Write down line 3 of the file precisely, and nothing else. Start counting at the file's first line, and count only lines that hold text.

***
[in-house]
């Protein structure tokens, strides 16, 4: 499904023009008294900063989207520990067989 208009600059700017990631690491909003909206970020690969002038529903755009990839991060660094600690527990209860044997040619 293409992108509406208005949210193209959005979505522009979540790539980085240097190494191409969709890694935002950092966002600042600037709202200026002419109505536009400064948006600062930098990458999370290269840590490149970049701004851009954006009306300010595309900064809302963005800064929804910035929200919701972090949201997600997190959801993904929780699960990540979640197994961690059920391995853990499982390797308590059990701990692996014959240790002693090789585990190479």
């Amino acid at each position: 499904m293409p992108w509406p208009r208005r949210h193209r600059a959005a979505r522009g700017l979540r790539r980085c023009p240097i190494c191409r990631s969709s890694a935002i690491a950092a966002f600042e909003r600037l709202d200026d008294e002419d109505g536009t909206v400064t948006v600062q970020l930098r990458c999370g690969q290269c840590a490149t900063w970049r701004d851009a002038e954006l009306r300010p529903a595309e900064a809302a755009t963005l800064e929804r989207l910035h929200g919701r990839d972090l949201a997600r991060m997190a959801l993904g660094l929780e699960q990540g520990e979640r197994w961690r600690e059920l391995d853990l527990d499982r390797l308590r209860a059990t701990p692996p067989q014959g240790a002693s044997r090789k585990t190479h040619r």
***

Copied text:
């Amino acid at each position: 499904m293409p992108w509406p208009r208005r949210h193209r600059a959005a979505r522009g700017l979540r790539r980085c023009p240097i190494c191409r990631s969709s890694a935002i690491a950092a966002f600042e909003r600037l709202d200026d008294e002419d109505g536009t909206v400064t948006v600062q970020l930098r990458c999370g690969q290269c840590a490149t900063w970049r701004d851009a002038e954006l009306r300010p529903a595309e900064a809302a755009t963005l800064e929804r989207l910035h929200g919701r990839d972090l949201a997600r991060m997190a959801l993904g660094l929780e699960q990540g520990e979640r197994w961690r600690e059920l391995d853990l527990d499982r390797l308590r209860a059990t701990p692996p067989q014959g240790a002693s044997r090789k585990t190479h040619r």